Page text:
Monday, December 12, 2011

the stuff we have (two)

This bit is about him.

I'm afraid I won't do him justice. You'd need to come on over and sit at one of our Sunday open-house brunches, have him poach you an egg and grill you some bacon like you were sitting in a cafe. Within minutes you would get a sense of him, and the mad house we have going on. He's a very hands-on parent, so there will be a child in his arms (and probably one in the hall having a time out) while he's whipping it all up.

You'd instantly notice just how much he adores me. Still after seventeen years and four babies, you'd notice, because he'd hug and cuddle me and tell you that I am wonderful. I always get a little self conscious 'cause I don't believe I'm that great.

You'd definitely score one of his amazing stove-top Lattes, no swanky coffee maker machine for him. You might have to wait an hour for it, cause he has his own time zone and it's always on slow. He'd almost certainly ask if you'd like to see his compost heap whilst making you coffee. He'd grab a hand full of it, all black and pungent. He loves showing off the balls of worms. That isn't a double entendre. Great whacking big gobs of wriggly pink worms. (I swear, not an entendre!)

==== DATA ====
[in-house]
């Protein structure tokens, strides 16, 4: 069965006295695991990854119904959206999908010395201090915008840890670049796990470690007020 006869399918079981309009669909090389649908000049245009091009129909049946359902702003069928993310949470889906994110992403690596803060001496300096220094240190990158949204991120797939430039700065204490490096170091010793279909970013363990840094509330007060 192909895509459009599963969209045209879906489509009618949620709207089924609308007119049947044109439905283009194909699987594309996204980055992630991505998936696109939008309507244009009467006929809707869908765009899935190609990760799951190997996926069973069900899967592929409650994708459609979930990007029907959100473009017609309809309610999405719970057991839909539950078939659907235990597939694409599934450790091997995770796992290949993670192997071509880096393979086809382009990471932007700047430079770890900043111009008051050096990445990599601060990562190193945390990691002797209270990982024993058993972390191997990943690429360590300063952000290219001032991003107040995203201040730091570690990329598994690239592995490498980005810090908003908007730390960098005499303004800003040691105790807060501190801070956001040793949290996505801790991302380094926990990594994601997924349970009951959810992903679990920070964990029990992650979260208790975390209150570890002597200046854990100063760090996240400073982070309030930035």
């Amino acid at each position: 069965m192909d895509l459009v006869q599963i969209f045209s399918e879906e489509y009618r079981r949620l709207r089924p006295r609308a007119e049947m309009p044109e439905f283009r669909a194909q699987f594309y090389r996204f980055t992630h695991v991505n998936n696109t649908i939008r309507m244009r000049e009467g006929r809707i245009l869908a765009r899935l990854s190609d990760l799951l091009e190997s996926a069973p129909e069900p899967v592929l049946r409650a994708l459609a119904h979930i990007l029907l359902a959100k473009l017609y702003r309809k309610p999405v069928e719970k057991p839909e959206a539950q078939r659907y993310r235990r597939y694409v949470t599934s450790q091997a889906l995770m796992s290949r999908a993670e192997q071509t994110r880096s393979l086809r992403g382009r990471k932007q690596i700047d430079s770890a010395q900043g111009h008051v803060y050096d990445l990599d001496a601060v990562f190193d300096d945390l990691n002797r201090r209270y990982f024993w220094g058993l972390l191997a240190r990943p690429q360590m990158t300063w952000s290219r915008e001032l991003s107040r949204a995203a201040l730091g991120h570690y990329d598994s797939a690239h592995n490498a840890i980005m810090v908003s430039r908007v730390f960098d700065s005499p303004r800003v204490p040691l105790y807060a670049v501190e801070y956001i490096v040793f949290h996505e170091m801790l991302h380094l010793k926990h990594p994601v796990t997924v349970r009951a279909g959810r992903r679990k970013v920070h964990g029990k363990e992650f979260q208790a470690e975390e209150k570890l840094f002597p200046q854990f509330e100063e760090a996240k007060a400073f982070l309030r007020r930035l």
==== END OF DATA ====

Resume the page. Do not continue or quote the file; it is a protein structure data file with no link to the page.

Only this way would you actually get the feel of him. Three hours later, waiting for a second coffee and he'll still have you discussing the economic fall of Iceland. This is where I'll be slowly backing away, cause the "end of oil" talk would probably be coming next, and that one I am a little freaked by.

My partner has always veered slightly off kilter.

He always thinks we can make do with anything or nothing. He is a real romantic like that. He leaves his whole country behind, his whole life, to be with me and he brings one bag! When we were first together, in the two months between him arriving and us getting married, we lived in my painting studio. We slept on foam blocks, our room was partitioned with sheets from my glory box, he made furniture out of cardboard boxes. Good furniture, too.